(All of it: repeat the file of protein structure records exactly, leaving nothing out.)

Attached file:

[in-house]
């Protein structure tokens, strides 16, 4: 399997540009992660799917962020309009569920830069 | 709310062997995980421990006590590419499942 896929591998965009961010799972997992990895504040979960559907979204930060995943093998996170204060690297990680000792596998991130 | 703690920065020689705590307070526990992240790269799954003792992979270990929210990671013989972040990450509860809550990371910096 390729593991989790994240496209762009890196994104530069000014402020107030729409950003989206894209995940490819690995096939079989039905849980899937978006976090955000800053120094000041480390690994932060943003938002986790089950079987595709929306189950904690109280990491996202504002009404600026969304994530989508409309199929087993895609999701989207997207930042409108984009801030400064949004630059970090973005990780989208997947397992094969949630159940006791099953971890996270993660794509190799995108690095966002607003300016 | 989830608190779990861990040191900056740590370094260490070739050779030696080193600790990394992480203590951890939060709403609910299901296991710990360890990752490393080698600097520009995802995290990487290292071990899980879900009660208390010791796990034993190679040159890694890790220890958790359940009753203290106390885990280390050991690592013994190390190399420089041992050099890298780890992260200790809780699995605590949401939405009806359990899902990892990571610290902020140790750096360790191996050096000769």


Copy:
[in-house]
């Protein structure tokens, strides 16, 4: 399997540009992660799917962020309009569920830069 | 709310062997995980421990006590590419499942 896929591998965009961010799972997992990895504040979960559907979204930060995943093998996170204060690297990680000792596998991130 | 703690920065020689705590307070526990992240790269799954003792992979270990929210990671013989972040990450509860809550990371910096 390729593991989790994240496209762009890196994104530069000014402020107030729409950003989206894209995940490819690995096939079989039905849980899937978006976090955000800053120094000041480390690994932060943003938002986790089950079987595709929306189950904690109280990491996202504002009404600026969304994530989508409309199929087993895609999701989207997207930042409108984009801030400064949004630059970090973005990780989208997947397992094969949630159940006791099953971890996270993660794509190799995108690095966002607003300016 | 989830608190779990861990040191900056740590370094260490070739050779030696080193600790990394992480203590951890939060709403609910299901296991710990360890990752490393080698600097520009995802995290990487290292071990899980879900009660208390010791796990034993190679040159890694890790220890958790359940009753203290106390885990280390050991690592013994190390190399420089041992050099890298780890992260200790809780699995605590949401939405009806359990899902990892990571610290902020140790750096360790191996050096000769």